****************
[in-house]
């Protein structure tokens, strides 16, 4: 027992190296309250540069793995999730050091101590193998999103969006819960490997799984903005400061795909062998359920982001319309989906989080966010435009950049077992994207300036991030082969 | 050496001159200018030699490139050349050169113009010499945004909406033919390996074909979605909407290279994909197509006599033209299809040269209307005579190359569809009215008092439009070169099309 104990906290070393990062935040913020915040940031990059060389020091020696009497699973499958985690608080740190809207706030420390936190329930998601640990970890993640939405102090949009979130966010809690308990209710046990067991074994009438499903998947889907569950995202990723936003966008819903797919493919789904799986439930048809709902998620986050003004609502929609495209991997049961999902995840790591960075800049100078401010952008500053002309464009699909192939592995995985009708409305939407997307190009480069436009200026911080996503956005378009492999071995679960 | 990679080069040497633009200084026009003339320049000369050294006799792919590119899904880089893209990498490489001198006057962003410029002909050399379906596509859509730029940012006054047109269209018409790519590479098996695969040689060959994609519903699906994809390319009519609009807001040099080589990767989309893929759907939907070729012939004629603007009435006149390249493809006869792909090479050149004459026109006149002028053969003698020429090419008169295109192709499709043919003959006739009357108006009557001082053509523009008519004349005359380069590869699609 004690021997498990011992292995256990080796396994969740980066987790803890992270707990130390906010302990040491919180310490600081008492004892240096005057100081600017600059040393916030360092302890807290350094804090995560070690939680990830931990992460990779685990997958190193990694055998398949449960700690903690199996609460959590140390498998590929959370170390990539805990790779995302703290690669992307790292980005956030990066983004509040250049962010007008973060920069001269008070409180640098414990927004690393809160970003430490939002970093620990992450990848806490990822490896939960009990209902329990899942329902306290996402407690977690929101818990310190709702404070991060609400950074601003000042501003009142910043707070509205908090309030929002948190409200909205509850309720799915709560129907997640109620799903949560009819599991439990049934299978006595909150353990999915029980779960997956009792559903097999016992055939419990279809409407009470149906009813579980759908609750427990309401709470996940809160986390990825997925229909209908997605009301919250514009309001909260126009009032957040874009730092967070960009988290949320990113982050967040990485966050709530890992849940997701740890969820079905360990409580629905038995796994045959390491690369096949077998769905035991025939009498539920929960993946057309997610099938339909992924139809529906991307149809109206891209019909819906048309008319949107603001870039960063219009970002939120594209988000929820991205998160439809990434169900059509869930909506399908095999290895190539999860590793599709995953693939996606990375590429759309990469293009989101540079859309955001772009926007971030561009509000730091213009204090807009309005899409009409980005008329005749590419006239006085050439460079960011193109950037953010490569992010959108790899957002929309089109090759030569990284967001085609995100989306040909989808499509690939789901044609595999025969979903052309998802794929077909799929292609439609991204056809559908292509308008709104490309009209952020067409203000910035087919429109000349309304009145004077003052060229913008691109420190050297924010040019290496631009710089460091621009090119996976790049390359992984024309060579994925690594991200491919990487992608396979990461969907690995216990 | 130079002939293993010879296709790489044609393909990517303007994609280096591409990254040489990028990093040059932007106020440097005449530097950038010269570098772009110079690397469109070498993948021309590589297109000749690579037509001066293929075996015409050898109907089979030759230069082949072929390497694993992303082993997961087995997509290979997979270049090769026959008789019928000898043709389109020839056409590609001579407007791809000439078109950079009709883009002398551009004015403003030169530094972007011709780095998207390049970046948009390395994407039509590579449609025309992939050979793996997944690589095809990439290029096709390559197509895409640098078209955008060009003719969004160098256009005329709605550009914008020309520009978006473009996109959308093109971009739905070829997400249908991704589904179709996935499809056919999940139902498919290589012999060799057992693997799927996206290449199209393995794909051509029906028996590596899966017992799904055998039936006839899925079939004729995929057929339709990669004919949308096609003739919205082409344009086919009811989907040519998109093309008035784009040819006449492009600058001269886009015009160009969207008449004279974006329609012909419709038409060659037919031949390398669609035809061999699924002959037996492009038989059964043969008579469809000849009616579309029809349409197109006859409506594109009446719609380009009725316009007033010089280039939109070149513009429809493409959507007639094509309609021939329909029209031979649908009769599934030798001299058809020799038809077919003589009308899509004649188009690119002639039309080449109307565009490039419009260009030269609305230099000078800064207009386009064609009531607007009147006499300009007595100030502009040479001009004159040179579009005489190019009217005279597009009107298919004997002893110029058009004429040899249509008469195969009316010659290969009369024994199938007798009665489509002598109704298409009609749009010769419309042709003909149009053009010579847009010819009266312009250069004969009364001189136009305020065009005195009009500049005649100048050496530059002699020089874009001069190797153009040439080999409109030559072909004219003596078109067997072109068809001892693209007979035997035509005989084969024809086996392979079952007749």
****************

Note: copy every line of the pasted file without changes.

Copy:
[in-house]
């Protein structure tokens, strides 16, 4: 027992190296309250540069793995999730050091101590193998999103969006819960490997799984903005400061795909062998359920982001319309989906989080966010435009950049077992994207300036991030082969 | 050496001159200018030699490139050349050169113009010499945004909406033919390996074909979605909407290279994909197509006599033209299809040269209307005579190359569809009215008092439009070169099309 104990906290070393990062935040913020915040940031990059060389020091020696009497699973499958985690608080740190809207706030420390936190329930998601640990970890993640939405102090949009979130966010809690308990209710046990067991074994009438499903998947889907569950995202990723936003966008819903797919493919789904799986439930048809709902998620986050003004609502929609495209991997049961999902995840790591960075800049100078401010952008500053002309464009699909192939592995995985009708409305939407997307190009480069436009200026911080996503956005378009492999071995679960 | 990679080069040497633009200084026009003339320049000369050294006799792919590119899904880089893209990498490489001198006057962003410029002909050399379906596509859509730029940012006054047109269209018409790519590479098996695969040689060959994609519903699906994809390319009519609009807001040099080589990767989309893929759907939907070729012939004629603007009435006149390249493809006869792909090479050149004459026109006149002028053969003698020429090419008169295109192709499709043919003959006739009357108006009557001082053509523009008519004349005359380069590869699609 004690021997498990011992292995256990080796396994969740980066987790803890992270707990130390906010302990040491919180310490600081008492004892240096005057100081600017600059040393916030360092302890807290350094804090995560070690939680990830931990992460990779685990997958190193990694055998398949449960700690903690199996609460959590140390498998590929959370170390990539805990790779995302703290690669992307790292980005956030990066983004509040250049962010007008973060920069001269008070409180640098414990927004690393809160970003430490939002970093620990992450990848806490990822490896939960009990209902329990899942329902306290996402407690977690929101818990310190709702404070991060609400950074601003000042501003009142910043707070509205908090309030929002948190409200909205509850309720799915709560129907997640109620799903949560009819599991439990049934299978006595909150353990999915029980779960997956009792559903097999016992055939419990279809409407009470149906009813579980759908609750427990309401709470996940809160986390990825997925229909209908997605009301919250514009309001909260126009009032957040874009730092967070960009988290949320990113982050967040990485966050709530890992849940997701740890969820079905360990409580629905038995796994045959390491690369096949077998769905035991025939009498539920929960993946057309997610099938339909992924139809529906991307149809109206891209019909819906048309008319949107603001870039960063219009970002939120594209988000929820991205998160439809990434169900059509869930909506399908095999290895190539999860590793599709995953693939996606990375590429759309990469293009989101540079859309955001772009926007971030561009509000730091213009204090807009309005899409009409980005008329005749590419006239006085050439460079960011193109950037953010490569992010959108790899957002929309089109090759030569990284967001085609995100989306040909989808499509690939789901044609595999025969979903052309998802794929077909799929292609439609991204056809559908292509308008709104490309009209952020067409203000910035087919429109000349309304009145004077003052060229913008691109420190050297924010040019290496631009710089460091621009090119996976790049390359992984024309060579994925690594991200491919990487992608396979990461969907690995216990 | 130079002939293993010879296709790489044609393909990517303007994609280096591409990254040489990028990093040059932007106020440097005449530097950038010269570098772009110079690397469109070498993948021309590589297109000749690579037509001066293929075996015409050898109907089979030759230069082949072929390497694993992303082993997961087995997509290979997979270049090769026959008789019928000898043709389109020839056409590609001579407007791809000439078109950079009709883009002398551009004015403003030169530094972007011709780095998207390049970046948009390395994407039509590579449609025309992939050979793996997944690589095809990439290029096709390559197509895409640098078209955008060009003719969004160098256009005329709605550009914008020309520009978006473009996109959308093109971009739905070829997400249908991704589904179709996935499809056919999940139902498919290589012999060799057992693997799927996206290449199209393995794909051509029906028996590596899966017992799904055998039936006839899925079939004729995929057929339709990669004919949308096609003739919205082409344009086919009811989907040519998109093309008035784009040819006449492009600058001269886009015009160009969207008449004279974006329609012909419709038409060659037919031949390398669609035809061999699924002959037996492009038989059964043969008579469809000849009616579309029809349409197109006859409506594109009446719609380009009725316009007033010089280039939109070149513009429809493409959507007639094509309609021939329909029209031979649908009769599934030798001299058809020799038809077919003589009308899509004649188009690119002639039309080449109307565009490039419009260009030269609305230099000078800064207009386009064609009531607007009147006499300009007595100030502009040479001009004159040179579009005489190019009217005279597009009107298919004997002893110029058009004429040899249509008469195969009316010659290969009369024994199938007798009665489509002598109704298409009609749009010769419309042709003909149009053009010579847009010819009266312009250069004969009364001189136009305020065009005195009009500049005649100048050496530059002699020089874009001069190797153009040439080999409109030559072909004219003596078109067997072109068809001892693209007979035997035509005989084969024809086996392979079952007749």